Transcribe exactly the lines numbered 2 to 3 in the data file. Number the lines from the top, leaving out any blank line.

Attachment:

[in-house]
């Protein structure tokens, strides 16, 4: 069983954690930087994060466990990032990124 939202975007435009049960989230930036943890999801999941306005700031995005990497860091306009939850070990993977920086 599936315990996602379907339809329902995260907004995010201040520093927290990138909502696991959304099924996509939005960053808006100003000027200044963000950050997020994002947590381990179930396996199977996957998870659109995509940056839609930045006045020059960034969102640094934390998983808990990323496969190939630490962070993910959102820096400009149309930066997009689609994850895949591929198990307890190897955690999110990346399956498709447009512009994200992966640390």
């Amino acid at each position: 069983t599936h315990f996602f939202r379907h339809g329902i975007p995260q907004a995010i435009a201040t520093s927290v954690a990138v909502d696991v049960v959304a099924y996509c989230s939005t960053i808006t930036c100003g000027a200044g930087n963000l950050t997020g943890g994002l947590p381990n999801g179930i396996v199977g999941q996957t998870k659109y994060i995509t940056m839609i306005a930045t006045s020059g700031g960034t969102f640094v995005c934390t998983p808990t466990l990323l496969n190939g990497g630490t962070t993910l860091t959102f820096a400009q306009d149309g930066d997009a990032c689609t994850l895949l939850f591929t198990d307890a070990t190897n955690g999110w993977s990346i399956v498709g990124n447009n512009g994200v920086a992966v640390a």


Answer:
């Protein structure tokens, strides 16, 4: 069983954690930087994060466990990032990124 939202975007435009049960989230930036943890999801999941306005700031995005990497860091306009939850070990993977920086 599936315990996602379907339809329902995260907004995010201040520093927290990138909502696991959304099924996509939005960053808006100003000027200044963000950050997020994002947590381990179930396996199977996957998870659109995509940056839609930045006045020059960034969102640094934390998983808990990323496969190939630490962070993910959102820096400009149309930066997009689609994850895949591929198990307890190897955690999110990346399956498709447009512009994200992966640390």
């Amino acid at each position: 069983t599936h315990f996602f939202r379907h339809g329902i975007p995260q907004a995010i435009a201040t520093s927290v954690a990138v909502d696991v049960v959304a099924y996509c989230s939005t960053i808006t930036c100003g000027a200044g930087n963000l950050t997020g943890g994002l947590p381990n999801g179930i396996v199977g999941q996957t998870k659109y994060i995509t940056m839609i306005a930045t006045s020059g700031g960034t969102f640094v995005c934390t998983p808990t466990l990323l496969n190939g990497g630490t962070t993910l860091t959102f820096a400009q306009d149309g930066d997009a990032c689609t994850l895949l939850f591929t198990d307890a070990t190897n955690g999110w993977s990346i399956v498709g990124n447009n512009g994200v920086a992966v640390a």